I have created an MSI installer package in Visual Studio 2008. The problem is that after install, if I delete ANY of the installed files. This is not my intended behavior for my installer package. My File installation properties are:

PackageAs vsdpaDefault Permanent False ReadOnly False Register vsdrfDoNotRegister System False Transitive False Vital False

If this is trivial, please forgive me. I can't believe I have not been able to get Google to give up the answer. :)


Windows Installer is a deployment technology, its job is to install the specified files and registry settings and keep them in the specified install locations and to ensure they are the right versions - self-repair or resiliency is a mechanism to that end. Its operation conflicts with a developer's need to exchange files on the fly for debugging, development and testing.

As a developer you may be interested in deploying your MSI and then deleting or replacing files on the fly to debug things. In these cases MSI can be a nuisance because it never stops doing its job and will reinstall the correct files. This is called "self-repair" and can be spectacularly annoying! :-).

There are a lot of ways to work around this, MSI is quite complex. Since the "self-repair" is normally invoked from an "advertised shortcut" the easiest way to avoid this MSI feature is to launch the EXE file directly from the file system and not via a shortcut. This bypasses the MSI self repair mechanism for all but the most complex EXE files. You can also manually create a non-advertised shortcut on the desktop that will not trigger a self-repair (right click and hold executable and whilst holding down the right mouse button, drag-and-drop to desktop and release button over an empty spot and click "Create shortcut here").

For the record self-repair is triggered by "self-repair entry points" for key-path validation. They include advertised shortcuts, file associations, COM registry data among other things.

There is a lot more to self-repair, or resiliency which is its official name, please check this comprehensive article on self-repair problems to find ways to resolve your specific problem. It is a long article, but it should be worth the read if you have self-repair problems.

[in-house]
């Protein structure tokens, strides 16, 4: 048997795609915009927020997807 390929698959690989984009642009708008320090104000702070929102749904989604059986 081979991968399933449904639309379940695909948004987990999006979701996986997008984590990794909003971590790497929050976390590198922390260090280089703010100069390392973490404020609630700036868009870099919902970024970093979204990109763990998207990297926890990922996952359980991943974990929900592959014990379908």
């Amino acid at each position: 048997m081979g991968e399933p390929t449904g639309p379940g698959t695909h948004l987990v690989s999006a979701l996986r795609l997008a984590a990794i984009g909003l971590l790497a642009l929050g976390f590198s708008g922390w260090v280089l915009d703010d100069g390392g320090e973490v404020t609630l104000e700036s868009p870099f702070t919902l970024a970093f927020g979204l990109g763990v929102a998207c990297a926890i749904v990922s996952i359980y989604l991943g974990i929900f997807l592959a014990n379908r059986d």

UPDATE, October 2018:

Self-Repair In Detail: More than anyone wants to know about self-repair:

  1. Self-repair - explained
  2. Self-repair - finding real-world solutions
  3. Self-repair - how to avoid it in your own package


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    Please note that there are a number of other ways to avoid triggering the repair. Most of these are not recommended, but using "non-advertised shortcuts" can be acceptable in some cases, for example when creating a version for the QA-team. With this kind of shortcut no self repair is triggered. For release versions I would enable advertised shortcuts since self repair is an important MSI feature. – Stein Åsmul May 12 '11 at 23:45

It's by design, known as "resiliency": http://www.msifaq.com/a/1037.htm.

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I know I am late to the party on this, but I have found that adding 'NeverOverwrite="yes"' to the Component definition of the file(s) that are intended to be modified after the install, stops the self-repair from undoing my changes.

This has all but solved my self-repair issue. I added this to all configuration files and batch files within the MSI.

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    Yes, but don't do this to files you want updated like binaries or your setup will not update properly on upgrade - obviously. Better yet, make copies of settings files after installation and write to them leaving the original as an untouched "template". I am not sure if REINSTALLMODE=amus (force overwrite) would overwrite a key path set to "Never Overwrite". I remember testing it, but I don't remember what I found :-). That's what happens when you don't write it down. Thanks for sharing your tip! – Stein Åsmul Dec 18 '18 at 18:28

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